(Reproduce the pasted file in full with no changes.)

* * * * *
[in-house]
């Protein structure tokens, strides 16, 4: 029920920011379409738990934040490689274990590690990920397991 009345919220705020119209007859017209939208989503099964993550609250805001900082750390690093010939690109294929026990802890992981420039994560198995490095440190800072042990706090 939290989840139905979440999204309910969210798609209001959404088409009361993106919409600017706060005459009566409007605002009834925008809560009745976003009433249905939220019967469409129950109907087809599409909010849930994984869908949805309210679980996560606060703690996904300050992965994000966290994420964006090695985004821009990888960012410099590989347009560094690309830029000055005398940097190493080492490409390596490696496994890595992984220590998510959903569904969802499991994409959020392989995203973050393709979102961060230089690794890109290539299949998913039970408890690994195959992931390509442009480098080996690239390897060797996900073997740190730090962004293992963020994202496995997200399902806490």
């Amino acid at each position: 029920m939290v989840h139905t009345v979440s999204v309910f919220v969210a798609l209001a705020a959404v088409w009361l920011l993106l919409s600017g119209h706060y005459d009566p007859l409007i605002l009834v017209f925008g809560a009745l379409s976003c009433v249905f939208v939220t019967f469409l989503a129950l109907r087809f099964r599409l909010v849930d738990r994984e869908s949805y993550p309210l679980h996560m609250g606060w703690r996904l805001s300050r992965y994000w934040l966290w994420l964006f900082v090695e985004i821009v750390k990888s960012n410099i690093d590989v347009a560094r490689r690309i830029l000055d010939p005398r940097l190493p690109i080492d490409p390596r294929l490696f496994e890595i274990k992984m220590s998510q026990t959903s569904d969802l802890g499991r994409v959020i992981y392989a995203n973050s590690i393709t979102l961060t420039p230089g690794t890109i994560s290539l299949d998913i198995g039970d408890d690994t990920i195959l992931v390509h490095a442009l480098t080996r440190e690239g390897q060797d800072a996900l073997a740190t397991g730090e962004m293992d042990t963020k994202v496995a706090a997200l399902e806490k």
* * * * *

[in-house]
């Protein structure tokens, strides 16, 4: 029920920011379409738990934040490689274990590690990920397991 009345919220705020119209007859017209939208989503099964993550609250805001900082750390690093010939690109294929026990802890992981420039994560198995490095440190800072042990706090 939290989840139905979440999204309910969210798609209001959404088409009361993106919409600017706060005459009566409007605002009834925008809560009745976003009433249905939220019967469409129950109907087809599409909010849930994984869908949805309210679980996560606060703690996904300050992965994000966290994420964006090695985004821009990888960012410099590989347009560094690309830029000055005398940097190493080492490409390596490696496994890595992984220590998510959903569904969802499991994409959020392989995203973050393709979102961060230089690794890109290539299949998913039970408890690994195959992931390509442009480098080996690239390897060797996900073997740190730090962004293992963020994202496995997200399902806490």
């Amino acid at each position: 029920m939290v989840h139905t009345v979440s999204v309910f919220v969210a798609l209001a705020a959404v088409w009361l920011l993106l919409s600017g119209h706060y005459d009566p007859l409007i605002l009834v017209f925008g809560a009745l379409s976003c009433v249905f939208v939220t019967f469409l989503a129950l109907r087809f099964r599409l909010v849930d738990r994984e869908s949805y993550p309210l679980h996560m609250g606060w703690r996904l805001s300050r992965y994000w934040l966290w994420l964006f900082v090695e985004i821009v750390k990888s960012n410099i690093d590989v347009a560094r490689r690309i830029l000055d010939p005398r940097l190493p690109i080492d490409p390596r294929l490696f496994e890595i274990k992984m220590s998510q026990t959903s569904d969802l802890g499991r994409v959020i992981y392989a995203n973050s590690i393709t979102l961060t420039p230089g690794t890109i994560s290539l299949d998913i198995g039970d408890d690994t990920i195959l992931v390509h490095a442009l480098t080996r440190e690239g390897q060797d800072a996900l073997a740190t397991g730090e962004m293992d042990t963020k994202v496995a706090a997200l399902e806490k």